We shall say that a homomorphism of groups is projective if it has the left lifting property with respect to the surjective homomorphisms. The category of groups Grp\mathbf{Grp} admits a weak factorisation system (,)(\mathcal{L},\mathcal{R}) in which \mathcal{L} is the class of projective homorphisms and \mathcal{R} is the class of surjective homomorphisms. More generally, if V\mathbf{V} is a variety of algebras, we shall say that a morphism in V\mathbf{V} is projective if it has the left lifting property with respect to surjective morphisms. A morphism is projective iff it is the codomain retract of an inclusion in 1:AACin_1:A\to A\sqcup C, where CC is a free algebra. Then the category V\mathbf{V} admits a factorisation system (,)(\mathcal{L},\mathcal{R}) in which \mathcal{L} is the class of projective morphisms and \mathcal{R} is the class of surjective morphisms.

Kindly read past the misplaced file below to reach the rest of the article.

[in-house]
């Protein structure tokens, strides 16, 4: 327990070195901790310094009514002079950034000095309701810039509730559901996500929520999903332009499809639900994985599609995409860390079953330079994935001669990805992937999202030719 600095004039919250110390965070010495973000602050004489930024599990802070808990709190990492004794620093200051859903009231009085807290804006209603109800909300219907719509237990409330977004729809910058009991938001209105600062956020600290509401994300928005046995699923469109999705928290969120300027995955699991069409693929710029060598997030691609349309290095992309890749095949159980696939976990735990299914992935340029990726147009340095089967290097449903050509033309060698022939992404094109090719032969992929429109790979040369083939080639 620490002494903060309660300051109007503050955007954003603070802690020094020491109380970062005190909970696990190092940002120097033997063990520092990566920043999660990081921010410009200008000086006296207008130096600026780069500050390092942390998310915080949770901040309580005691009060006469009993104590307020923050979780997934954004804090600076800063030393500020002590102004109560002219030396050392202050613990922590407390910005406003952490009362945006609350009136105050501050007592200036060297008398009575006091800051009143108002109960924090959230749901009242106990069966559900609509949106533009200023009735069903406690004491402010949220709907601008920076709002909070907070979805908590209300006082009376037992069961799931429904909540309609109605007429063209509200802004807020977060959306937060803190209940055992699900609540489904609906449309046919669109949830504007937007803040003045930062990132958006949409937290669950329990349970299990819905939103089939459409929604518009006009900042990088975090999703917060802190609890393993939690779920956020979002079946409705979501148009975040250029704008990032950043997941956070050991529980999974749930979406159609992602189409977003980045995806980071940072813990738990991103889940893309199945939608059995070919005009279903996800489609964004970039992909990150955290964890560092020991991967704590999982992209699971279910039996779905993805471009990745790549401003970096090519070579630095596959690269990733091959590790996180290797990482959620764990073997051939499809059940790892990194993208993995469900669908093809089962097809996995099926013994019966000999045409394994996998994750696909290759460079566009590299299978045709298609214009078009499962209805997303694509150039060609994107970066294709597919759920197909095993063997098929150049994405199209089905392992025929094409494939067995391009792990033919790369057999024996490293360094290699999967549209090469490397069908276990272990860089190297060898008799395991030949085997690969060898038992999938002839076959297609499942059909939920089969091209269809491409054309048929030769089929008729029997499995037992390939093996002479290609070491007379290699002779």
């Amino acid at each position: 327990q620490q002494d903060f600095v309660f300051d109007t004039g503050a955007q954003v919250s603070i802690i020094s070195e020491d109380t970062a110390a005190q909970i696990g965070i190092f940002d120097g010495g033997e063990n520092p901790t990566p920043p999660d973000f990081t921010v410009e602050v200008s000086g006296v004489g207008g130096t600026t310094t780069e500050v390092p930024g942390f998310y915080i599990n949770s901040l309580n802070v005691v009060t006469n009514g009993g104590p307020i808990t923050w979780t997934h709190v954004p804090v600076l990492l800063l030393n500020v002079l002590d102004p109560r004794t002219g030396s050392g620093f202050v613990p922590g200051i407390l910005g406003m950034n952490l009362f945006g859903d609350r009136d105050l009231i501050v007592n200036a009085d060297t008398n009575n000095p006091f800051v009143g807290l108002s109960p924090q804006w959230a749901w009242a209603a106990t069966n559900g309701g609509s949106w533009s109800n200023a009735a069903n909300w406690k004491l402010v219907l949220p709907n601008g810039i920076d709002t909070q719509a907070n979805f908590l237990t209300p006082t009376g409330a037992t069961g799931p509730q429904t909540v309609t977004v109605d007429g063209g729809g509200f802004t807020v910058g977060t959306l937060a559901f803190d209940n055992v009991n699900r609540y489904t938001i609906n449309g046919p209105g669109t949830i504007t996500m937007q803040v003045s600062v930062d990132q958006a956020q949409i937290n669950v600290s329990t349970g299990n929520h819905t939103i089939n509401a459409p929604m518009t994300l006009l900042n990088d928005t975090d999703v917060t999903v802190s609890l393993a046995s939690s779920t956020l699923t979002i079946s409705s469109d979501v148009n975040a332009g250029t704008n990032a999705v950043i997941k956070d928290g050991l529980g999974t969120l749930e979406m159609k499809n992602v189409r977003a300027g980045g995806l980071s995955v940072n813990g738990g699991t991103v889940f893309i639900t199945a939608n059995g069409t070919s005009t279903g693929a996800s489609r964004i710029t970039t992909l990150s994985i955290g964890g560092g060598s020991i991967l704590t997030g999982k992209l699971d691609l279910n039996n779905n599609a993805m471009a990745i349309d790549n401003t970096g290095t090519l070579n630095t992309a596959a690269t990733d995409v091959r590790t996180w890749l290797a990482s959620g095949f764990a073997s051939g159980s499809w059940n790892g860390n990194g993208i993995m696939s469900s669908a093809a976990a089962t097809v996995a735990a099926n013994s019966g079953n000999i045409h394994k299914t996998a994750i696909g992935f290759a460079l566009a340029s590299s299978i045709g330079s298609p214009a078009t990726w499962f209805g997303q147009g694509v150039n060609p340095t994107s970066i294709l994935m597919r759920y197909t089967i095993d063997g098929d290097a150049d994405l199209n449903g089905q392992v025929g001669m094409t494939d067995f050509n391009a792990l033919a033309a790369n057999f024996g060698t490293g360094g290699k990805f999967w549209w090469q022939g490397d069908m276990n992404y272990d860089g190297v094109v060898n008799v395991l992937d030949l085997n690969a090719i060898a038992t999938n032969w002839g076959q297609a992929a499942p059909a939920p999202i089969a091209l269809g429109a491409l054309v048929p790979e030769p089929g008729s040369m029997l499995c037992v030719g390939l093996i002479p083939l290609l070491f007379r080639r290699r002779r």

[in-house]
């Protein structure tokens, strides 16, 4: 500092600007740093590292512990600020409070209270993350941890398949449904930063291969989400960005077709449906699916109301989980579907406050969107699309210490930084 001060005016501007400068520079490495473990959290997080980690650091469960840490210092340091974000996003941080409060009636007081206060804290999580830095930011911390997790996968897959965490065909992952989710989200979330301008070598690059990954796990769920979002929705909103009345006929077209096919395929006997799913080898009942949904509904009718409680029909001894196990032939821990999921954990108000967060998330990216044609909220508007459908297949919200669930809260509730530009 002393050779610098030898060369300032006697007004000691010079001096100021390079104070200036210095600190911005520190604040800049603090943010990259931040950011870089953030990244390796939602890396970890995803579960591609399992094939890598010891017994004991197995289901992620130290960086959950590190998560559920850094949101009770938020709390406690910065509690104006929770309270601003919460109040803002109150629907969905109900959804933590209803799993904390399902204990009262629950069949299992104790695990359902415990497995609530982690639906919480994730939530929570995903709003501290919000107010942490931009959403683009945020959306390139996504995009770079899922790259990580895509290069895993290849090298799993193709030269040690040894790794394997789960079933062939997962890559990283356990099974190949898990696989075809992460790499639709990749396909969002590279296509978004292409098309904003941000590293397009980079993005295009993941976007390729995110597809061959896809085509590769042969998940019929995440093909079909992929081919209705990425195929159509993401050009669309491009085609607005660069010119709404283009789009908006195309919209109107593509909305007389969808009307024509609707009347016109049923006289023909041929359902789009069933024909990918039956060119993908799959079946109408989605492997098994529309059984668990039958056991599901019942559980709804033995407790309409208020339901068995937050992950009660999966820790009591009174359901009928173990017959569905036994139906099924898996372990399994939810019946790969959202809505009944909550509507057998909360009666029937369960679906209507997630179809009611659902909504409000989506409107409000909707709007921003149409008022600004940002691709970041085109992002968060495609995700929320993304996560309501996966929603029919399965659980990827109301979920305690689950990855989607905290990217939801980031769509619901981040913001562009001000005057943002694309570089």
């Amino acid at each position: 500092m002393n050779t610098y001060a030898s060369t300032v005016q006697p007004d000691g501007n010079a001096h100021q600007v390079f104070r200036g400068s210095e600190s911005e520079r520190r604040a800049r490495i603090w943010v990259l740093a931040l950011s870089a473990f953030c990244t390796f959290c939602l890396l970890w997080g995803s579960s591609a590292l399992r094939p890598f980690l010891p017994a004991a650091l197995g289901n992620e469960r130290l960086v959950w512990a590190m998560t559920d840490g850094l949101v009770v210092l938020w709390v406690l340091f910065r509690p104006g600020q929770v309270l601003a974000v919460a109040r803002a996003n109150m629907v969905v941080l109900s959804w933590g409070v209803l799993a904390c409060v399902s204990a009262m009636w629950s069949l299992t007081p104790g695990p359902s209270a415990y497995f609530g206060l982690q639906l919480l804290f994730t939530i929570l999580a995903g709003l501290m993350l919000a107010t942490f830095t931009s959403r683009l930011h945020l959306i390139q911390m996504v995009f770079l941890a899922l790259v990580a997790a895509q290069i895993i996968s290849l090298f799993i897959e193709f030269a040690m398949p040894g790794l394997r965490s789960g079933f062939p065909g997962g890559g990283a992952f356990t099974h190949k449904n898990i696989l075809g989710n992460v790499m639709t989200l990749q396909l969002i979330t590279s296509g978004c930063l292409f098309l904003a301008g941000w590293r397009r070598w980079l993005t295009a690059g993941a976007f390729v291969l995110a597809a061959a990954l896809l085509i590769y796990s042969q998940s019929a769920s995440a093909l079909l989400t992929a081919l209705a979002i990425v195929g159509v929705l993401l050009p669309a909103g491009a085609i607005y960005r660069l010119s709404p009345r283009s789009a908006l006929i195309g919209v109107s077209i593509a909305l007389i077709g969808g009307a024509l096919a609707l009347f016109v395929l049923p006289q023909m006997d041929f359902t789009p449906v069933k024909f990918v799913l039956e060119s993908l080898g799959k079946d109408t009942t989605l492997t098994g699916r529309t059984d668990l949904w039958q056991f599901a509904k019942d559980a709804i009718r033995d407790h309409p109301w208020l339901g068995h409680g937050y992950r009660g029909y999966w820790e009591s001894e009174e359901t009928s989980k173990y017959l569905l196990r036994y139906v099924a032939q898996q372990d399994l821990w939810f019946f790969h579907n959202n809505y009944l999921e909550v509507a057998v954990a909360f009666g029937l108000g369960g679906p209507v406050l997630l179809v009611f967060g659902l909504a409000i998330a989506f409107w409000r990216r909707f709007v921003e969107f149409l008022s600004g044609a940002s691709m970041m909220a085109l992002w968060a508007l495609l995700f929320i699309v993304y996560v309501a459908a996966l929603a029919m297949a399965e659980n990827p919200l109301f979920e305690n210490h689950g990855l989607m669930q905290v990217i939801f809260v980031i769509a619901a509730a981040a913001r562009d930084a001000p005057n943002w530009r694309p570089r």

Example

If RR is a ring, we shall say that a homomorphism of (left) RR-modules is a trivial fibration if it has the right lifting property with respect to every monomorphism. The category of left RR-modules mathbfRModmathbf{RMod} admits a weak factorisation system (,)(\mathcal{L},\mathcal{R}) in which \mathcal{L} is the class of monomorphisms and \mathcal{R} is the class of trivial fibrations. More generally, any Grothendieck abelian category admits such a factorisation system. An object XX is said to be injective if the map X1X\to 1 is a trivial fibration.

Example